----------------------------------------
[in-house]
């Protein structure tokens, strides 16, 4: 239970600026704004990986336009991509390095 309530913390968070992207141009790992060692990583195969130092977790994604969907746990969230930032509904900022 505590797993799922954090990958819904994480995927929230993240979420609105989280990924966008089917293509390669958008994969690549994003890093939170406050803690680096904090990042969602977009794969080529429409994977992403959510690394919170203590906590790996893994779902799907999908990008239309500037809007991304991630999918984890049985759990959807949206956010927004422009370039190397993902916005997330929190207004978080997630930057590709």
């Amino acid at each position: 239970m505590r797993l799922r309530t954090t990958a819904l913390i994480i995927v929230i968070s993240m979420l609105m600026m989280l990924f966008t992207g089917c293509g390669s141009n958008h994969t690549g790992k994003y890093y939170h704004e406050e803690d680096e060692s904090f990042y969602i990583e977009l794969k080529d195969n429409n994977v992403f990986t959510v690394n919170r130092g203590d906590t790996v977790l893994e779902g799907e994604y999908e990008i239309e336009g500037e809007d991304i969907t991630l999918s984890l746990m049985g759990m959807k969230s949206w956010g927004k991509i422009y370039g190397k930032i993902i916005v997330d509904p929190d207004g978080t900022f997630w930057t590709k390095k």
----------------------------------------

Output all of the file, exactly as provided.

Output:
[in-house]
């Protein structure tokens, strides 16, 4: 239970600026704004990986336009991509390095 309530913390968070992207141009790992060692990583195969130092977790994604969907746990969230930032509904900022 505590797993799922954090990958819904994480995927929230993240979420609105989280990924966008089917293509390669958008994969690549994003890093939170406050803690680096904090990042969602977009794969080529429409994977992403959510690394919170203590906590790996893994779902799907999908990008239309500037809007991304991630999918984890049985759990959807949206956010927004422009370039190397993902916005997330929190207004978080997630930057590709």
């Amino acid at each position: 239970m505590r797993l799922r309530t954090t990958a819904l913390i994480i995927v929230i968070s993240m979420l609105m600026m989280l990924f966008t992207g089917c293509g390669s141009n958008h994969t690549g790992k994003y890093y939170h704004e406050e803690d680096e060692s904090f990042y969602i990583e977009l794969k080529d195969n429409n994977v992403f990986t959510v690394n919170r130092g203590d906590t790996v977790l893994e779902g799907e994604y999908e990008i239309e336009g500037e809007d991304i969907t991630l999918s984890l746990m049985g759990m959807k969230s949206w956010g927004k991509i422009y370039g190397k930032i993902i916005v997330d509904p929190d207004g978080t900022f997630w930057t590709k390095k």